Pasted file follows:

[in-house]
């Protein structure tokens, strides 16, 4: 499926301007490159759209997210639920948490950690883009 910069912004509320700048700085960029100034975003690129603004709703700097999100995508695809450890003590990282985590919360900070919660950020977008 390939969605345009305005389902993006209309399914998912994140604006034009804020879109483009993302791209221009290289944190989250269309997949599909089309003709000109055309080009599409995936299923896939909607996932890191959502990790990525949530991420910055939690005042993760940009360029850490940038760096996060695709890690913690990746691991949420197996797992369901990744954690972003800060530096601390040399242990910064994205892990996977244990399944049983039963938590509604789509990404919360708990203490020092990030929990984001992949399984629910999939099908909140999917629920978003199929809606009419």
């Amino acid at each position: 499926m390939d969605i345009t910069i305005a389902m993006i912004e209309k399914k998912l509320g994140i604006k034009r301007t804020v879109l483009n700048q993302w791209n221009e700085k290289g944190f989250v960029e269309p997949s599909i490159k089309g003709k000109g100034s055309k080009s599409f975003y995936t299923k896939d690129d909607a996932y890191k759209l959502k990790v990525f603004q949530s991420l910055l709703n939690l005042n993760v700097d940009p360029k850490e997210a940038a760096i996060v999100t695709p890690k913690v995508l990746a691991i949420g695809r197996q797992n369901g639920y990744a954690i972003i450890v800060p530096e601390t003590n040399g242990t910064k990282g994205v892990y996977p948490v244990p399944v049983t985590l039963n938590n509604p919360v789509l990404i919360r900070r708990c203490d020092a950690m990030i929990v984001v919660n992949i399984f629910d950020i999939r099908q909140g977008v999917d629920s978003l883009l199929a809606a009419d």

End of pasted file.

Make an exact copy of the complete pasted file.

[in-house]
């Protein structure tokens, strides 16, 4: 499926301007490159759209997210639920948490950690883009 910069912004509320700048700085960029100034975003690129603004709703700097999100995508695809450890003590990282985590919360900070919660950020977008 390939969605345009305005389902993006209309399914998912994140604006034009804020879109483009993302791209221009290289944190989250269309997949599909089309003709000109055309080009599409995936299923896939909607996932890191959502990790990525949530991420910055939690005042993760940009360029850490940038760096996060695709890690913690990746691991949420197996797992369901990744954690972003800060530096601390040399242990910064994205892990996977244990399944049983039963938590509604789509990404919360708990203490020092990030929990984001992949399984629910999939099908909140999917629920978003199929809606009419």
């Amino acid at each position: 499926m390939d969605i345009t910069i305005a389902m993006i912004e209309k399914k998912l509320g994140i604006k034009r301007t804020v879109l483009n700048q993302w791209n221009e700085k290289g944190f989250v960029e269309p997949s599909i490159k089309g003709k000109g100034s055309k080009s599409f975003y995936t299923k896939d690129d909607a996932y890191k759209l959502k990790v990525f603004q949530s991420l910055l709703n939690l005042n993760v700097d940009p360029k850490e997210a940038a760096i996060v999100t695709p890690k913690v995508l990746a691991i949420g695809r197996q797992n369901g639920y990744a954690i972003i450890v800060p530096e601390t003590n040399g242990t910064k990282g994205v892990y996977p948490v244990p399944v049983t985590l039963n938590n509604p919360v789509l990404i919360r900070r708990c203490d020092a950690m990030i929990v984001v919660n992949i399984f629910d950020i999939r099908q909140g977008v999917d629920s978003l883009l199929a809606a009419d």